Over 100 billion eggs were produced on chicken farms in the United States last year. This number only continues to grow as the demand for chicken byproducts goes up.
To meet demand, many homeowners have turned to keeping their own chickens for self-consumption and local markets. This is fun and exciting, but the reality is that there are many disadvantages keeping chickens as well.
These are some of the first questions owners tend to ask. How much space does a chicken need? Do chickens smell? Are chickens hard to take care of?
I’d be lying if I told you keeping chickens in your backyard was all sunshine and rainbows. You’ll need to be prepared for the following:
Are chickens loud enough to disturb your neighbors? It depends.
Chickens aren’t the quietest creatures around, especially if a rooster is involved. Actually, I would strongly advise you to speak to your neighbors before you consider chickens at all.
You will also need to find out what the law says regarding the noise. Some states and countries have a rooster ban in place but allow hens. This is due to the level of noise a rooster can make.
Hens are generally a lot quieter, only really speaking up if there’s danger around or if they just laid an egg, but certain hens can be just as loud if not louder than a rooster.
As a chicken keeper, you will soon learn how to distinguish between the different sounds your flock makes. If you ever hear a warning call, make sure to investigate to keep your flock protected against predators.
Okay, hear me out. Chickens are actually very clean animals. They will spend hours preening and dustbathing to keep their coats looking pristine.
Their poop, on the other hand, smells terrible. Your coop will get smelly very quickly if you don’t clean up after your flock.
Unfortunately, chickens also produce a large volume of poop, so you will have to clean up after them quite regularly. If you and your neighbors don’t mind that barn smell you get when there are animals around, then you don’t have to clean that often.
But if you want your yard to smell fresh and look great you will have to make some effort at least every other week to keep things clean and smelling great.
No doubt about it: properly caring for chickens will take up a bit of your time. They need to be fed every day, cleaned at least once every other week, and will need a sitter if you go away for more than a weekend.
Depending on where you live, finding someone knowledgeable enough to look after your chickens could be quite a challenge. It won’t become your day job (most likely), but keeping chickens does require some amount of effort, just like any other hobby.
Chicken keeping isn’t free. You will have quite a few starting expenses, but the good news is that it gets better after the initial down payment.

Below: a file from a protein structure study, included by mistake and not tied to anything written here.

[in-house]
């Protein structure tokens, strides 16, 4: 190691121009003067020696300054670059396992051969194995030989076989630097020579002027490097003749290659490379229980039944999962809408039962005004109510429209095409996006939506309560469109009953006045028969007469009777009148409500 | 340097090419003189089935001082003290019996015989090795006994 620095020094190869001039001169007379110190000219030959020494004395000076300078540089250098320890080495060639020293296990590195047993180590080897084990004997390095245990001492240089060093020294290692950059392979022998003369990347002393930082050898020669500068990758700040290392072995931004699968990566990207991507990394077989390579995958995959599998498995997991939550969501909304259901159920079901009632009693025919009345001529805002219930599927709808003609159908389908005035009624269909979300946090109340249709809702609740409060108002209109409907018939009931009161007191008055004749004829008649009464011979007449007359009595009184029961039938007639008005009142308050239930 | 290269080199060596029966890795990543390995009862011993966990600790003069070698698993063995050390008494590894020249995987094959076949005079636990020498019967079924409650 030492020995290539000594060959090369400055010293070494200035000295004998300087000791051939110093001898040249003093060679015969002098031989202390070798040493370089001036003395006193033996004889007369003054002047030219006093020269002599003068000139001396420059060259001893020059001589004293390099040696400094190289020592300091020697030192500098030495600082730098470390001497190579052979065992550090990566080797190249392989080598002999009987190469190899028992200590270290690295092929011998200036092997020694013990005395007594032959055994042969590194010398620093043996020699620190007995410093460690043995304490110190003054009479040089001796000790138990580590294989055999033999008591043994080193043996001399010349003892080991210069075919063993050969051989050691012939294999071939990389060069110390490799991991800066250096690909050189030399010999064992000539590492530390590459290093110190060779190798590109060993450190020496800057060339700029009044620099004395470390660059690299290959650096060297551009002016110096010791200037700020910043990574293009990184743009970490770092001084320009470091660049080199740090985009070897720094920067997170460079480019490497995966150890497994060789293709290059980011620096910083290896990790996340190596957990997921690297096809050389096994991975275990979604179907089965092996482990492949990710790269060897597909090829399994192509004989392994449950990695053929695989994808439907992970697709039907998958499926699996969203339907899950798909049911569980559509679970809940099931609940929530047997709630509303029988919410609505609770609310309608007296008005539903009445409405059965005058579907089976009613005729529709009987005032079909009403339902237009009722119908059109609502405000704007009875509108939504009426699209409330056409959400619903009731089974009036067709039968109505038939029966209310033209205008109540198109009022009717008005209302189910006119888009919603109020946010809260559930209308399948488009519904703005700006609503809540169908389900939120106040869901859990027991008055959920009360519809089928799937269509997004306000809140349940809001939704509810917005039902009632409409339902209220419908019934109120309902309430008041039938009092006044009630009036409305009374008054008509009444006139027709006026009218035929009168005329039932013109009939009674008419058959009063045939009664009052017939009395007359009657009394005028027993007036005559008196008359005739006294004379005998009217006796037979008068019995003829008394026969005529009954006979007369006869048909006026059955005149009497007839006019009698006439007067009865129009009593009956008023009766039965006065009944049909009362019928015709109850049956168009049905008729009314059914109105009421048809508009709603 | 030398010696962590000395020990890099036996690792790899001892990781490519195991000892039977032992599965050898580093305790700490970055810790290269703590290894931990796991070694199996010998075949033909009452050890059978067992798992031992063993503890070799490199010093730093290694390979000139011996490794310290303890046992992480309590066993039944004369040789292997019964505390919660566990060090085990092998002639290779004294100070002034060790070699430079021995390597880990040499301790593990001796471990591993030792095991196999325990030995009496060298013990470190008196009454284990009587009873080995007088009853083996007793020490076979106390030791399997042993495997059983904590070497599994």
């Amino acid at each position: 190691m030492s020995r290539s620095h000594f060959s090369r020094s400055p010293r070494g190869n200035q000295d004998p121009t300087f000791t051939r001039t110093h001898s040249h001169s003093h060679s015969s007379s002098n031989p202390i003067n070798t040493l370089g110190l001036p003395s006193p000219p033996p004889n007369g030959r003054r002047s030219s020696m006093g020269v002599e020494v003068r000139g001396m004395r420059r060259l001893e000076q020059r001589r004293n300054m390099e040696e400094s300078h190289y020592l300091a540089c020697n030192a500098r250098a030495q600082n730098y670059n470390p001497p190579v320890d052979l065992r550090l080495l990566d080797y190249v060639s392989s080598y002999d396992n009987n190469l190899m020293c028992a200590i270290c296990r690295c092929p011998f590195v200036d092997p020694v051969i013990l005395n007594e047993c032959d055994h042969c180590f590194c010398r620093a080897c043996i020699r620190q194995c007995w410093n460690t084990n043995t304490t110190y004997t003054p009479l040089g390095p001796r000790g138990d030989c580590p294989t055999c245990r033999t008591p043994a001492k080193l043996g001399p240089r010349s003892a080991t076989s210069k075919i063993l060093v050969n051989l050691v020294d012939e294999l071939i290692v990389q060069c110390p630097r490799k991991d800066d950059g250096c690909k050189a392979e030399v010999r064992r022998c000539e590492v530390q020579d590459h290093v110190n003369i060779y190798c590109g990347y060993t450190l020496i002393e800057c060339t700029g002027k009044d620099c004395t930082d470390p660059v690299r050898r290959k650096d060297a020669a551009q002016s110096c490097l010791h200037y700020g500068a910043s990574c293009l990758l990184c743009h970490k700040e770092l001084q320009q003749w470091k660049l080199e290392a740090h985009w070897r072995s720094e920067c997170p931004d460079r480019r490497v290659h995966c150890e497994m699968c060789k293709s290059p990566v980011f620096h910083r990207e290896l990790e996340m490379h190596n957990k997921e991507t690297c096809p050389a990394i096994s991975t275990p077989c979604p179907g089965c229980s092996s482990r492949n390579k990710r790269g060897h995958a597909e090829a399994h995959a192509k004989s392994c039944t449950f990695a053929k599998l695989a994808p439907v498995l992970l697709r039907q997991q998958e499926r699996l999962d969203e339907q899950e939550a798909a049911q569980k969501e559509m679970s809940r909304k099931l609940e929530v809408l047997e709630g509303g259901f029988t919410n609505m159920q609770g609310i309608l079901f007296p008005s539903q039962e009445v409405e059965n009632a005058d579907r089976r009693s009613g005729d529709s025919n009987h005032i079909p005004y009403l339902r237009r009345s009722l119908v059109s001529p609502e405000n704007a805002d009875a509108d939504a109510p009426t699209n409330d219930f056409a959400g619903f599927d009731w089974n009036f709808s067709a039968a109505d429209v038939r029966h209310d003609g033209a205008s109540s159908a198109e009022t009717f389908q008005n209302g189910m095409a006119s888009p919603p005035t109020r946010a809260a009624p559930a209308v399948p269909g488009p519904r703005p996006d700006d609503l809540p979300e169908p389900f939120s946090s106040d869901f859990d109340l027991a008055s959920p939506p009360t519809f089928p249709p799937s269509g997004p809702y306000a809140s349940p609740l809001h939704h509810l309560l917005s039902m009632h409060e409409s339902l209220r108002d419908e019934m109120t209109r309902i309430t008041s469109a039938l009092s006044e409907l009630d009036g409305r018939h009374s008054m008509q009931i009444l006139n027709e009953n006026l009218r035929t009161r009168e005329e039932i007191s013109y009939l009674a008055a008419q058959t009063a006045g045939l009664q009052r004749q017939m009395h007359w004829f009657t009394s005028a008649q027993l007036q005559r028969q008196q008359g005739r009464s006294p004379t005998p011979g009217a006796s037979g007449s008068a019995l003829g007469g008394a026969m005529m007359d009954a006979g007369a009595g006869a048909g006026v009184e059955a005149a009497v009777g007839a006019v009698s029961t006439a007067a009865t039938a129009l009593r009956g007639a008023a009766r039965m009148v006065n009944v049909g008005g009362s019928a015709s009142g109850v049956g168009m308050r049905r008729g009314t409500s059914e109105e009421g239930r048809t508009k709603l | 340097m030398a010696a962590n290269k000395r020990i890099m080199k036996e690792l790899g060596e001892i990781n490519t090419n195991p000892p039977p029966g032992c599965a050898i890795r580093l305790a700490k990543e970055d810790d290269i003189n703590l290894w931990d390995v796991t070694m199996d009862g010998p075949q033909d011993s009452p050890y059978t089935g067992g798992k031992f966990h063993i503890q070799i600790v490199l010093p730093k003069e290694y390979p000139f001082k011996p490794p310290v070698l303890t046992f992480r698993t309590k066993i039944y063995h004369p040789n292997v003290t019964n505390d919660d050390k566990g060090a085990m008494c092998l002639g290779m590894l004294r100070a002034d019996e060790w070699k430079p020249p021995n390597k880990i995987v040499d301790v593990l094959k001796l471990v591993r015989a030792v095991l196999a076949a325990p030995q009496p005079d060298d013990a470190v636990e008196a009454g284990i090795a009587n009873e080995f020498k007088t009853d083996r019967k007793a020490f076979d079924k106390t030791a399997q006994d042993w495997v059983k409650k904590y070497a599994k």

Chicken feeders, waterers, the chickens themselves, a coop, and several other smaller items you need will all have to be factored into the calculation when working out if chicken keeping is something you can afford.
You will also have a few ongoing expenses like chicken food, chicken bedding, cleaning supplies, and anything you need to do maintenance. Your chickens probably won’t save you much money, but the products you can get from them are definitely much healthier than anything you can find in a shop.
Last, you’ll need to keep in mind that chickens need space. How much space do chickens need, you ask?
For a standard chicken, you will need at least a minimum of 4 square feet per bird in the coop and 8 square feet per bird in the run (don’t worry, more to come on these terms later). Your chickens will also need high-quality feed, stored on site.
The circle of life also applies to our feathered friends. Chicken health problems set in, and deaths do occur, particularly if you are raising chicks.
Further, if you want to keep chickens as table birds, meaning keeping them for their meat, you will have to take into consideration that you will need to slaughter one every now and then.
It is always best to not get attached to any birds due for the table. Slaughtering chickens or seeing a dead chicken you got attached to can be quite a traumatic experience.
Depending on your breed of chicken, you will also have to deal with deaths. Some chicken breeds have a very short lifespan of only 3 years.
What can start as chicken eye problems or chicken foot problems can quickly lead down a slippery slope. You will need to prepare yourself, and your kids, if you have any, before slaughtering a bird for eating or when losing one at the end of its life.
Overcoming The Challenges and Disadvantages of Keeping Chickens
Overall, the advantages of a home flock far outweigh the disadvantages. If none of what I’ve mentioned above is a dealbreaker, I would say get the chickens! With basic preparation, you can plan for all of the above and have a happy farm life ever after.
Go for it! If it doesn’t work out, at least you tried. Just make sure to do your homework by reading our other basic care articles so things can go as smoothly as possible.